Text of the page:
Medicare’s Hospital Readmissions Reduction program fines those hospitals that can’t prevent unplanned readmissions to the inpatient care units.
The reasons for readmission vary. Have a look at the chart to understand 30-day readmission rates in the U.S. hospitals:
According to a 2019 study, the readmission rate in persons with dementia was higher, ranging from 7% to 35%. The reasons behind this vary, from sociodemographic factors and health status to care. The study revealed readmissions are preventable, if deterioration factors are detected early. Home-based care, check-ups, medication and analytics-based solutions for health monitoring help people with dementia stay healthy as long as possible.
The innovation can be the right tool to maintain care coordination strategies. It can monitor the patient’s vital signs and inform the healthcare providers about the likelihood of a 30-day readmission window. This predictive analytics case study highlights the fact that analytics-enabled solutions are effective. Relying on them, doctors can spot patients who are highly likely to readmit. So, they can reduce the number of readmissions or focus on the follow-up resources.
Making the Tech a Routine Part for the Elderly
Another healthcare predictive analytics use case in 2020 is monitoring the elderly at home. Elders often have complex conditions, so they have a risk of getting complications. Skin breakdown, bone fractures, high blood pressure and strokes – these are a few of complications. Preventative measures vary from caregivers to data-driven wearables. The latter collect health data and capture a change in vital signs before it causes adverse effects. Benjamin Franklin once said that an ounce of prevention is worth a pound of cure. That is true. It’s better to go for a tech solution developed by a top machine learning consulting company than experiencing readmission, covering transportation costs, care and rehabilitation.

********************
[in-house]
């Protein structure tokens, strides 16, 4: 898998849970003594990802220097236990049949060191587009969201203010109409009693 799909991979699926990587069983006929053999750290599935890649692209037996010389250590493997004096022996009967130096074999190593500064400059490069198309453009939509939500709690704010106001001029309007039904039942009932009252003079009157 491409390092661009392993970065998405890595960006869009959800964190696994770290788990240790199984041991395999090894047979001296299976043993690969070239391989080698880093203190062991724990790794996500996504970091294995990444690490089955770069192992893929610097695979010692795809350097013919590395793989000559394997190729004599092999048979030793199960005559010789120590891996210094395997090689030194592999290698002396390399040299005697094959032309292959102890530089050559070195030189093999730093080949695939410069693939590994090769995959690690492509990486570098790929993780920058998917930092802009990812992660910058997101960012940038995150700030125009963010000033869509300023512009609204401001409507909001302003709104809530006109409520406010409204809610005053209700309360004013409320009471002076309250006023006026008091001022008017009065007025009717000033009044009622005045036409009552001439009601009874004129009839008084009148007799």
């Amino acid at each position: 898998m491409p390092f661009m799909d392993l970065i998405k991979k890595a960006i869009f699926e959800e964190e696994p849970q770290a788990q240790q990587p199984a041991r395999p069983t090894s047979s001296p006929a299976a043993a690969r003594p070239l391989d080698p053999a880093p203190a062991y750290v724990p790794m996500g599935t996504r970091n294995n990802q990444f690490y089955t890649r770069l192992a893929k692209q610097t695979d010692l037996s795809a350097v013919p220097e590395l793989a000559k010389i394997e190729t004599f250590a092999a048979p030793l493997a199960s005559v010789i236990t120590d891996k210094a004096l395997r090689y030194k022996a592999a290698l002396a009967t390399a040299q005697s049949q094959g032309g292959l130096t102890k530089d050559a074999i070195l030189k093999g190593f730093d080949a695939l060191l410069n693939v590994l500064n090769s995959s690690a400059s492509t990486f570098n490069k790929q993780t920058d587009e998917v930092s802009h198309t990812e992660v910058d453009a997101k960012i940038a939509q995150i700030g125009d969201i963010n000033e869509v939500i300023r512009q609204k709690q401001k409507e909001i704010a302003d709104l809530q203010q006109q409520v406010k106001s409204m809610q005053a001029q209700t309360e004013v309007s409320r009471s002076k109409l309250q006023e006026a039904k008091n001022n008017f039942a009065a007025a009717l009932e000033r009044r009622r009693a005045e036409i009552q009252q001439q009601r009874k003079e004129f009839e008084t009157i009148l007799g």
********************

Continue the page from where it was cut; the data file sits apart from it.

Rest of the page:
Medical Home Network has been using artificial intelligence (AI) for COVID-19 case management. With the help of AI, they could identify patients with respiratory problems, predicting that they might be at risk during the pandemic. Predicting the outcomes, they advise at-risk patients to stay at home and understand the resources needed to follow the number of admitting patients.
Keeping Medical Data Safe
Analytics-enabled solutions collect and monitor health data in real time. If there’s anomalous data, they give a warning to the healthcare organization. To avoid data leakage and fraud, one can rely on anomaly detection.
Why get rid of the old good manual fraud detection? Because it is time-consuming, tiresome, and it fails. Adopting AI and ML into medical systems is the new thing. It not only automates fraud detection but gives additional layers of security to clinical data.
Little did we know that AI and predictive analytics in healthcare would be so normal. There are many examples and that’s just the beginning. And that’s just a beginning. The technology has the potential to automate clinical processes, improve data safety, and better patient outcomes via disease prediction. In the next coming years, we’ll be seeing mass adoption of AI as well as predictive analytics, specifically.